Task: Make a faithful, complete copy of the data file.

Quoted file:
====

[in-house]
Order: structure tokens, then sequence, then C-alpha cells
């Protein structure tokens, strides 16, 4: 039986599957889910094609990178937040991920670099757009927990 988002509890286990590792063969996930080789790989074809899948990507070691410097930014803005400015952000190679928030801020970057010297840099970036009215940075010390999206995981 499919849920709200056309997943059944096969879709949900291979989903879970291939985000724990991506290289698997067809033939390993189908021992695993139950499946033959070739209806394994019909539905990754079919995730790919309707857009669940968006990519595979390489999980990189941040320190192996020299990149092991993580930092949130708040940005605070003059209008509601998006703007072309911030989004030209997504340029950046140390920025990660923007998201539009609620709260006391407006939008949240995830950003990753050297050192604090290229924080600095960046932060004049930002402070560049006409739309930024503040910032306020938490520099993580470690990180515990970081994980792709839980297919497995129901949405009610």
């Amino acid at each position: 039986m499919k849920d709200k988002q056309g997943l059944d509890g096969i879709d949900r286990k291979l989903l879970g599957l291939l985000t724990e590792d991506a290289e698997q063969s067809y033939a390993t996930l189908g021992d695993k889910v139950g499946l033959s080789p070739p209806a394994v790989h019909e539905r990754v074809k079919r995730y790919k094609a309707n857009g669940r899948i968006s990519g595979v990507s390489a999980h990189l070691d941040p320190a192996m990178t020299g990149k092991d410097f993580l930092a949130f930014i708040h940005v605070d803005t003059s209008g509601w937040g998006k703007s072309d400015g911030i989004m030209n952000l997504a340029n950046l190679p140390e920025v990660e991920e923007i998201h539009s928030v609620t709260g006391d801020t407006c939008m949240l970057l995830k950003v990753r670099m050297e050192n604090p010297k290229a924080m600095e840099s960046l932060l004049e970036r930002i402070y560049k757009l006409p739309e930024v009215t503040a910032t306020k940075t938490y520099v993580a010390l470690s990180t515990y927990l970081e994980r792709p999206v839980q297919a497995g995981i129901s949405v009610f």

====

[in-house]
Order: structure tokens, then sequence, then C-alpha cells
């Protein structure tokens, strides 16, 4: 039986599957889910094609990178937040991920670099757009927990 988002509890286990590792063969996930080789790989074809899948990507070691410097930014803005400015952000190679928030801020970057010297840099970036009215940075010390999206995981 499919849920709200056309997943059944096969879709949900291979989903879970291939985000724990991506290289698997067809033939390993189908021992695993139950499946033959070739209806394994019909539905990754079919995730790919309707857009669940968006990519595979390489999980990189941040320190192996020299990149092991993580930092949130708040940005605070003059209008509601998006703007072309911030989004030209997504340029950046140390920025990660923007998201539009609620709260006391407006939008949240995830950003990753050297050192604090290229924080600095960046932060004049930002402070560049006409739309930024503040910032306020938490520099993580470690990180515990970081994980792709839980297919497995129901949405009610």
């Amino acid at each position: 039986m499919k849920d709200k988002q056309g997943l059944d509890g096969i879709d949900r286990k291979l989903l879970g599957l291939l985000t724990e590792d991506a290289e698997q063969s067809y033939a390993t996930l189908g021992d695993k889910v139950g499946l033959s080789p070739p209806a394994v790989h019909e539905r990754v074809k079919r995730y790919k094609a309707n857009g669940r899948i968006s990519g595979v990507s390489a999980h990189l070691d941040p320190a192996m990178t020299g990149k092991d410097f993580l930092a949130f930014i708040h940005v605070d803005t003059s209008g509601w937040g998006k703007s072309d400015g911030i989004m030209n952000l997504a340029n950046l190679p140390e920025v990660e991920e923007i998201h539009s928030v609620t709260g006391d801020t407006c939008m949240l970057l995830k950003v990753r670099m050297e050192n604090p010297k290229a924080m600095e840099s960046l932060l004049e970036r930002i402070y560049k757009l006409p739309e930024v009215t503040a910032t306020k940075t938490y520099v993580a010390l470690s990180t515990y927990l970081e994980r792709p999206v839980q297919a497995g995981i129901s949405v009610f």